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    To read more, you can see the ZMA Section in our Best Sleep Aid guide.

  • Magnesium Dihydroxide (Milk of Magnesia)

    Here we take magnesium oxide and add a couple of hydrogen molecules giving us the chemical formula, MgOH2. This form is also known as Milk of Magnesia, and is most often used as a laxative.[8]

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  • Magnesium Diglycinate

    This form of magnesium is different from the other forms in that it’s absorbed in a different area of the intestines.[12] It also has a higher bioavailability than Magnesium Oxide.

  • Magnesium Orotate

    Orotic Acid is bonded to magnesium gives us the unique form of magnesium. It appears to help blood flow in the body, but it’s absorption rate in the body hasn’t been well documented. More likely than not, you won’t come across many supplements using this version.

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  • Magnesium L-Threonate

    Our final form of magnesium is one of the newer and less known about versions. L-Threonate is a metabolite of Vitamin C that is currently being researched for its ability to increase bioavailability of various minerals.[12]

    It’s been suggested that this has a higher bioavailability than Magnesium Citrate, but there isn’t enough data to prove this hypothesis one way or another.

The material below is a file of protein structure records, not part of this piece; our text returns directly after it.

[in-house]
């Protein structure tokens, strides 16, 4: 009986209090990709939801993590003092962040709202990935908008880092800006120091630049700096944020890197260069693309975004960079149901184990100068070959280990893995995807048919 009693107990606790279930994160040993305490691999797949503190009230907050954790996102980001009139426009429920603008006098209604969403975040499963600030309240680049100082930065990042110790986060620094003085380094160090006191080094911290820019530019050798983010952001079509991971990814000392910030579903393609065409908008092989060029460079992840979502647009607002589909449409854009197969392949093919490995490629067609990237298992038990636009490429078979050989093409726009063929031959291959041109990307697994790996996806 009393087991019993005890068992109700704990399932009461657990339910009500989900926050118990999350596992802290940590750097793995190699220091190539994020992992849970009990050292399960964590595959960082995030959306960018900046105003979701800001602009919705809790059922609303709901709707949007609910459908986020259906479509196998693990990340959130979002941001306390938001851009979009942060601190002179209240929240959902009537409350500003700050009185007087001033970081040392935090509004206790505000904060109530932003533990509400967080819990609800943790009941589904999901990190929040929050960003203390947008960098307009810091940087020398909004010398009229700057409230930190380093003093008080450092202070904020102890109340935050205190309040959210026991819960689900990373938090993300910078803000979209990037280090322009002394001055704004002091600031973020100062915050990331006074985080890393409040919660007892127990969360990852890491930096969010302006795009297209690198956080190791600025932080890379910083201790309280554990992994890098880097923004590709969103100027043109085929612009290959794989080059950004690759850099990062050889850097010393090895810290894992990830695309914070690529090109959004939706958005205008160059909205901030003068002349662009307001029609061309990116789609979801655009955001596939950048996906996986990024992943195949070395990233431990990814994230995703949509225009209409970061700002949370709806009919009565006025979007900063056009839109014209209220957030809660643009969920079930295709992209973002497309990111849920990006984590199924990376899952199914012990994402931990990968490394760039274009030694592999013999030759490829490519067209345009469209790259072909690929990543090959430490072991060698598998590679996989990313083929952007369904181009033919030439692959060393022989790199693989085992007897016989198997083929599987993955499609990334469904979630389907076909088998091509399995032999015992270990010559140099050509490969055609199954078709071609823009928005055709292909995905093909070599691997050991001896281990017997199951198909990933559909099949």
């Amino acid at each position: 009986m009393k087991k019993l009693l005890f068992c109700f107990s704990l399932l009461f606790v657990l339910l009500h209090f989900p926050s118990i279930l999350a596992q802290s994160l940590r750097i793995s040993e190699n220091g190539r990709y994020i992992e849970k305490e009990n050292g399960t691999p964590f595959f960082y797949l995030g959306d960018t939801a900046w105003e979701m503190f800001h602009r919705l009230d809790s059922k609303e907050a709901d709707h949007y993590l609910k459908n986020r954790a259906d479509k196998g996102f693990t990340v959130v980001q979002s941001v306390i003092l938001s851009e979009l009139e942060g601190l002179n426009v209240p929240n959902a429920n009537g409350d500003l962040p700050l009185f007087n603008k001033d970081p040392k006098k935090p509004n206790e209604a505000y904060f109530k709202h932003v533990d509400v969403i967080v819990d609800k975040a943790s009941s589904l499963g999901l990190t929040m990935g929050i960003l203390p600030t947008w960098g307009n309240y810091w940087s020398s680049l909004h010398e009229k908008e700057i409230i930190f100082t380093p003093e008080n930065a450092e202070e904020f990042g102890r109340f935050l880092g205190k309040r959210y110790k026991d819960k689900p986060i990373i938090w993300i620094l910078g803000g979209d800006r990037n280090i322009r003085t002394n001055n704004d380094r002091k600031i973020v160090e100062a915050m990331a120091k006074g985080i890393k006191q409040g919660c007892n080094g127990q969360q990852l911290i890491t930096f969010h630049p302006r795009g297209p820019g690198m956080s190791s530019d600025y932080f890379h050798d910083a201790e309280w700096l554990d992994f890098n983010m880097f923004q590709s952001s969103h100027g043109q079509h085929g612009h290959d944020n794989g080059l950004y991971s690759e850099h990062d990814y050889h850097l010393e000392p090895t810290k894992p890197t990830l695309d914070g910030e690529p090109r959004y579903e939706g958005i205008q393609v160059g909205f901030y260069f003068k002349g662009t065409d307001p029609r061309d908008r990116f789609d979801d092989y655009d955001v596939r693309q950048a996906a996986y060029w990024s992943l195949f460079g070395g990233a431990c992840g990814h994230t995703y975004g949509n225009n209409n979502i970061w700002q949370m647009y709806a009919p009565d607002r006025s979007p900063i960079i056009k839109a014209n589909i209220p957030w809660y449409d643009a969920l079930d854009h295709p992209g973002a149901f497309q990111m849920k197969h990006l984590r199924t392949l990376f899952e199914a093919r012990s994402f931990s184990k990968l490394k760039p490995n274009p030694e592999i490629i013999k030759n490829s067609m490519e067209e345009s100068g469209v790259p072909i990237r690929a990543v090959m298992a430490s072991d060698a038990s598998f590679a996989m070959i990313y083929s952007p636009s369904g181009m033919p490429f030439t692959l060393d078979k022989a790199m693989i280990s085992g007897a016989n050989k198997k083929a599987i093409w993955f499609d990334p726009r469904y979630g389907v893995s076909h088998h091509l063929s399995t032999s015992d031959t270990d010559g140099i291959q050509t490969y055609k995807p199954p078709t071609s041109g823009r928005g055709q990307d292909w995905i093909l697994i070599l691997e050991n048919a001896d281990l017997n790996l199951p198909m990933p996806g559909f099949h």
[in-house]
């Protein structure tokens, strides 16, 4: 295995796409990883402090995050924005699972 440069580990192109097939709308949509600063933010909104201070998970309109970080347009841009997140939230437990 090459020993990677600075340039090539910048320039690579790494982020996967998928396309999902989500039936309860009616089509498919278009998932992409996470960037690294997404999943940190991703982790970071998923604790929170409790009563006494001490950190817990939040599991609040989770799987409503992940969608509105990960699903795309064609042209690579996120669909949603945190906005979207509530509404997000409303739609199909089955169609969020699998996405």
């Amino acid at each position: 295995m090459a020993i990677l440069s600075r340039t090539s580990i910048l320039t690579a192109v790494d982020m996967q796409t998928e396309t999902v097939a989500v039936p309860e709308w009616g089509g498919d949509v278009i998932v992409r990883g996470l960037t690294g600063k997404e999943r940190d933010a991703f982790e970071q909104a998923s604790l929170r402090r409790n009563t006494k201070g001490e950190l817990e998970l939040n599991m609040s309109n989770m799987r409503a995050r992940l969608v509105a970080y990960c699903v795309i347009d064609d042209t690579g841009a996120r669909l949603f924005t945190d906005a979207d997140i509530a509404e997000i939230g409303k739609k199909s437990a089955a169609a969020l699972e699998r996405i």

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  • What is Magnesium Asporotate?

    Don’t confuse Magnesium Asporotate with Magnesium Aspartate.

    The Asporotate form is a cleverly-named mixture of Magnesium Aspartate, Magnesium Citrate, and Magnesium Orotate. There aren’t many products like this, so we don’t have a separate category on PricePlow for them.

    If you want to try this to get the “best of all worlds”, one such product is Solaray’s Magnesium Asporotate:

    Solaray Magnesium Asporotate

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What about Chelated Magnesium?

Chelated Magnesium

Chelated Magnesium is simply magnesium bonded to an ionic salt to increase its bioavailability in the body, ensuring maximum absorption.

Ah, you may have heard of chelated magnesium before. quite possibly when looking at the various forms of creatine, as in Magnesium Creatine Chelate. So, what the heck is it?!

Chelated magnesium is simply a term used when magnesium is bonded to a negatively charged ion (an anion). Some common examples of this include Magnesium Citrate and Magnesium Glycinate. The purpose of this is to increase the bioavailability of magnesium and ensure that it “survives” passing through the stomach and passes to the small intestine, where it’s absorbed for use in the body.

So what is the best magnesium?

As always, when someone asks for the “best”, the answer is, “it depends on what effects you want”, as well as how much you’re willing to spend.